Mars was alive and well once, a flourishing planet with a vast ocean covering the northern hemisphere and great potential for life. Sadly, the sun got in the way and all the potential was wasted. In time, Mars died and so did the water and the possible life that inhabited it. This world changed and it took humans thousands of years to figure out what actually happened with it.
This information was confirmed on Tuesday this week, when NASA declared that one of its missions, commonly known as MAVEN, has gathered enough data to conclude that the sun is responsible for Mars’ demise and its continuous actions upon the planet have led it to this decaying state.
So how did the sun do it? It is fair to begin by stating that the sun is releasing solar winds most of the time. These winds travel throughout space and eventually collide with every planet’s atmosphere. Mars has been continuously bombarded by these winds for thousands of years, even millions before mankind was ever born. And these persistent winds eventually stripped Mars of the nourishing atmosphere that it initially had.
But how did Earth survive? After all, Earth is closer to the Sun than Mars is, so if this planet eventually got destroyed, how is it that we made it? The explanation is a very simple one: Earth is in a Goldilocks zone, which means that we are (luckily enough) in the exact position required to nourish life to the fullest. It’s not too hot and it’s not too cold either. We are also getting some great help from the poles, which reflect a lot of negative energy back into space.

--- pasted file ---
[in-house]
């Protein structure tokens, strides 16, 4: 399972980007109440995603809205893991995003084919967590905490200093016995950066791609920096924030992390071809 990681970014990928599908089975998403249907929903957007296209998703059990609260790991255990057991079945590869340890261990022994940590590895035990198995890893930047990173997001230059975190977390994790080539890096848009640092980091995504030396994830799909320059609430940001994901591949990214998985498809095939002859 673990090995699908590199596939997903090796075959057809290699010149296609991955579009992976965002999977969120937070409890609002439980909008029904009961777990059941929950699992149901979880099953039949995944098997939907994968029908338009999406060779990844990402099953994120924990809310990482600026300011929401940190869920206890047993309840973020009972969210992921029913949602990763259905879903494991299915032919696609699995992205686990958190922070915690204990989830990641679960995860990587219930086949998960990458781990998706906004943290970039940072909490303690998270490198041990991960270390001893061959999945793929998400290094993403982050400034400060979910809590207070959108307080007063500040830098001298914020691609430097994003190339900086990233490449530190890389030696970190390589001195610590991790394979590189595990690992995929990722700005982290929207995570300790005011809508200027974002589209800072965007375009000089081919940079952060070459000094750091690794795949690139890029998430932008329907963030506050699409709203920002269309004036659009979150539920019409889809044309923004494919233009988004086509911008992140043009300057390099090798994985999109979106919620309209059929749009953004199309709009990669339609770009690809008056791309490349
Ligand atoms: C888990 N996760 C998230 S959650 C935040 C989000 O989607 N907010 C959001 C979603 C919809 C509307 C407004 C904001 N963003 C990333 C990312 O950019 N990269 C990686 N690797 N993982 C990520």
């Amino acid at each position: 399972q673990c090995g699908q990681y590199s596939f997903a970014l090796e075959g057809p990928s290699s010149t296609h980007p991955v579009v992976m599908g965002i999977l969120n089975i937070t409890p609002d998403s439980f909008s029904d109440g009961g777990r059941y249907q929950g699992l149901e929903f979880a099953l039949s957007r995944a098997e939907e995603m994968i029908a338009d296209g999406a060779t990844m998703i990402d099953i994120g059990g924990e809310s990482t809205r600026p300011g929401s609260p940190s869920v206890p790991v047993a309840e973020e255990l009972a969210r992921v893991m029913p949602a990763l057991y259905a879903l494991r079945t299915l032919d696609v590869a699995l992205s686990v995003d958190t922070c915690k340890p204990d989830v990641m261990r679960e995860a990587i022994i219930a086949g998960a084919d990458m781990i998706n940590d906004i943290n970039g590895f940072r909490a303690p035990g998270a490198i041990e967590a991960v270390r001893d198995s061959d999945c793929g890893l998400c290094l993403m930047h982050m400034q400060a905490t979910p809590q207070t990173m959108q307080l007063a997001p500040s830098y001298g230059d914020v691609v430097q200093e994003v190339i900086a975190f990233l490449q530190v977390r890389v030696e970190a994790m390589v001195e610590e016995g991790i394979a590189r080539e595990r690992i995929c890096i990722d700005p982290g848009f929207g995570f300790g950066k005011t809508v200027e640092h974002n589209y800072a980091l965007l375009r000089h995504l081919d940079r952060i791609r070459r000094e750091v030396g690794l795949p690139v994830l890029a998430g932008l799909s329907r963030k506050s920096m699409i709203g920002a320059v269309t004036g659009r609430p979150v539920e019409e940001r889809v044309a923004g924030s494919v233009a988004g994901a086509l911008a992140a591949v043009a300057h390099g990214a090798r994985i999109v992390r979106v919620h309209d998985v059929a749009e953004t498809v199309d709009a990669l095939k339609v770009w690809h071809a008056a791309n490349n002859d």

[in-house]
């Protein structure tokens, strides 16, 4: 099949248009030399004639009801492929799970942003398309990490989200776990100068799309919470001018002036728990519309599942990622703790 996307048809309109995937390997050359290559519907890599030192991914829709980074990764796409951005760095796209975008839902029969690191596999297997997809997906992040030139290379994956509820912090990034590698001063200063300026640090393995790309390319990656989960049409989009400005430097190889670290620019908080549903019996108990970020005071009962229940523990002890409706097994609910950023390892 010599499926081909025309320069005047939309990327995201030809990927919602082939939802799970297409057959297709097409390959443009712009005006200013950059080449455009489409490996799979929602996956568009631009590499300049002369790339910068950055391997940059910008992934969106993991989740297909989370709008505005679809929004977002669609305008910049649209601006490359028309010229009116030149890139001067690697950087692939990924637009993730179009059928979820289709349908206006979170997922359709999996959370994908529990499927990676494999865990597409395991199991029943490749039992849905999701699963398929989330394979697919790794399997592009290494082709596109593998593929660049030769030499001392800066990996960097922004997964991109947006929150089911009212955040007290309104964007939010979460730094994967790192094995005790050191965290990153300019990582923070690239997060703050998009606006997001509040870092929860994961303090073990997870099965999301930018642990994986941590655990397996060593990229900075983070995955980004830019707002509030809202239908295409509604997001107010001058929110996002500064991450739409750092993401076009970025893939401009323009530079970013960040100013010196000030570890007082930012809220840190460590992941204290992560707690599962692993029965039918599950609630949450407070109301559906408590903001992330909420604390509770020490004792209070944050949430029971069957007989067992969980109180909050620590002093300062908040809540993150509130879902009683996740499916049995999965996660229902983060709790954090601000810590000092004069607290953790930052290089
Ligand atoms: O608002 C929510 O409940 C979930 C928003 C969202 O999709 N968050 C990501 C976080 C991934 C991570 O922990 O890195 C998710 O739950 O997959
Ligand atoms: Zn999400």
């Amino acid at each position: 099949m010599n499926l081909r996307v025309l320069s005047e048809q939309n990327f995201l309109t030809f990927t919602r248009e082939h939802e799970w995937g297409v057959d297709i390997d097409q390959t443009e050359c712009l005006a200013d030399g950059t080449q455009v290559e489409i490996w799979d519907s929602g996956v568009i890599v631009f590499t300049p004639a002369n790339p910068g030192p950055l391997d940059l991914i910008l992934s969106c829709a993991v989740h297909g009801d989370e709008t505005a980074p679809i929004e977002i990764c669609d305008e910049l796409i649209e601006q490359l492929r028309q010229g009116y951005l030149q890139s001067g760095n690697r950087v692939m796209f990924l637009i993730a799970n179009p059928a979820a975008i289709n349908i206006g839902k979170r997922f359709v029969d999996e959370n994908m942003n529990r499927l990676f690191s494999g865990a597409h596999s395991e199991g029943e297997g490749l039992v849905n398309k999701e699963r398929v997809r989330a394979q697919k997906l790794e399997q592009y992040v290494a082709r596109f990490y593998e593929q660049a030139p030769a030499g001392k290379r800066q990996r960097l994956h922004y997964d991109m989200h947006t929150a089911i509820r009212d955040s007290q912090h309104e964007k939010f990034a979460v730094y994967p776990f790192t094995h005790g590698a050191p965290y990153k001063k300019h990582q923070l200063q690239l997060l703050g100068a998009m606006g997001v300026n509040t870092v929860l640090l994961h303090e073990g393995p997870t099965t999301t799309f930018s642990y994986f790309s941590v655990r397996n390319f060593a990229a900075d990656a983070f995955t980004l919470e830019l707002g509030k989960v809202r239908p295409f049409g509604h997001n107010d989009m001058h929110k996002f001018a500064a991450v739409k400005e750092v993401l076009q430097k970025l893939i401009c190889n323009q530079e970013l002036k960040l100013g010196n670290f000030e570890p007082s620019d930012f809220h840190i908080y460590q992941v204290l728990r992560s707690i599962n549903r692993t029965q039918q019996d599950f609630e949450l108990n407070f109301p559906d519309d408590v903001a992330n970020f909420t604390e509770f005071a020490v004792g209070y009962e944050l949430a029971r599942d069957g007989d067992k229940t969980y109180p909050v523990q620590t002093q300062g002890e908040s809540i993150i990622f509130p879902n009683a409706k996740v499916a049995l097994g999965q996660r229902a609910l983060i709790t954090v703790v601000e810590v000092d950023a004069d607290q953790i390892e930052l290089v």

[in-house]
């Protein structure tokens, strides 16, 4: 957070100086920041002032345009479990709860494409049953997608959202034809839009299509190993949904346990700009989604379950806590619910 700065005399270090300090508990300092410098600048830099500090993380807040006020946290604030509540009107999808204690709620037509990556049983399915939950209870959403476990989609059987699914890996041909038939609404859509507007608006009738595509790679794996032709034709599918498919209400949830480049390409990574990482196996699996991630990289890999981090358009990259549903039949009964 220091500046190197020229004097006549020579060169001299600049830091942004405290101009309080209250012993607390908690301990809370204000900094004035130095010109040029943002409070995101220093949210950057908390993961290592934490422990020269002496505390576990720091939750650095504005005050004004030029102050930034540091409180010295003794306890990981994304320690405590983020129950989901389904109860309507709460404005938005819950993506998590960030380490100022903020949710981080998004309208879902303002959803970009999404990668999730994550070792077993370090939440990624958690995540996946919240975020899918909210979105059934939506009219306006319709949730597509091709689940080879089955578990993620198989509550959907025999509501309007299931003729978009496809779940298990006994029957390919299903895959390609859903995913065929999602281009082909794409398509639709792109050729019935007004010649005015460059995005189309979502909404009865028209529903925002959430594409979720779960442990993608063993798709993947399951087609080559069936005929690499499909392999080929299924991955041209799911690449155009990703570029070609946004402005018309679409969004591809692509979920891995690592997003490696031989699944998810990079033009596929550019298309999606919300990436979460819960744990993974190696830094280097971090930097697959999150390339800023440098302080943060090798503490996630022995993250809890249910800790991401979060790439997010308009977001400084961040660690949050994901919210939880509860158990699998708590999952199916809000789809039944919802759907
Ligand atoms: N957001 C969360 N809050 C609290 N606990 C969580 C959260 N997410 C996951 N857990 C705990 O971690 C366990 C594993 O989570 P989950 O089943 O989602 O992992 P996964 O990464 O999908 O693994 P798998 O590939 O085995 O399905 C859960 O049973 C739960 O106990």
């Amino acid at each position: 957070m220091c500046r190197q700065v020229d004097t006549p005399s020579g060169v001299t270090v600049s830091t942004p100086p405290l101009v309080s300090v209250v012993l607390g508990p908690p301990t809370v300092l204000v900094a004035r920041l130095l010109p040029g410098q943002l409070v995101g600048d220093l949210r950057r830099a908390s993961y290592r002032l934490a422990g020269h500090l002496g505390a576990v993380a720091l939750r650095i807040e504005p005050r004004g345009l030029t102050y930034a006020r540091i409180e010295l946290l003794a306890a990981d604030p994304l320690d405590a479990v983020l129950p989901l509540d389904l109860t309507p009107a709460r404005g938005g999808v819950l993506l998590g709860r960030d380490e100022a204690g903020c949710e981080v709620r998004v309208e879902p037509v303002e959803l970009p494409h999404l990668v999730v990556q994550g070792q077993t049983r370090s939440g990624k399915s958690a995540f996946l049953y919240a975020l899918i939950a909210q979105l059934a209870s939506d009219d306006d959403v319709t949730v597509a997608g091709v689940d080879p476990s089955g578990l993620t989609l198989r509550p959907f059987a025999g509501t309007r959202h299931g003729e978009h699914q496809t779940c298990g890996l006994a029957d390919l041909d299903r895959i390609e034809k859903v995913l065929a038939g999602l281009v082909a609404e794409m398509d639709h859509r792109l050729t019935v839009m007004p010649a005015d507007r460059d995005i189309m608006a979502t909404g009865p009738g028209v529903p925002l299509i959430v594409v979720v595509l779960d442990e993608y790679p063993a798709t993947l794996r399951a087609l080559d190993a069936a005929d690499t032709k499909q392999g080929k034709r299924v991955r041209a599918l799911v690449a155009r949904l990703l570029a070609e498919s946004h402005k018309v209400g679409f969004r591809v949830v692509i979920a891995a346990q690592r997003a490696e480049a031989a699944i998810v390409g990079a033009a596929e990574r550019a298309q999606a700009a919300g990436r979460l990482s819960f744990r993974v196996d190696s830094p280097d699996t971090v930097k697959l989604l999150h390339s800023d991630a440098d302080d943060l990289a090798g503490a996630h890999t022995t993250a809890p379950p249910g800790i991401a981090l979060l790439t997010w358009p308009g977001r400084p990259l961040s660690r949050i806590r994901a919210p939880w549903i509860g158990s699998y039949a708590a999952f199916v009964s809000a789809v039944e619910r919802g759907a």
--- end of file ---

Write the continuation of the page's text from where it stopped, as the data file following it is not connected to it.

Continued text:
Mars is not as lucky as we are. Being a little further away than we are, its atmosphere is simply not strong enough to resist the constant bombardment from the sun. So, years after years, Mars’ atmosphere has been leaking away oxygen and the rest of the particles that were meant to sustain life. The planet got colder, lost its water and, if it there was any life on Mars, it is gone now.
Mars was alive and well once, but it just couldn’t take it anymore. MAVEN even discovered that the solar winds are blasting the remaining atmosphere at around 1 million miles per hour, so no wonder it ended up in such a bad shape. It is enough to say that life on Mars is inexistent and things are pretty much official now.
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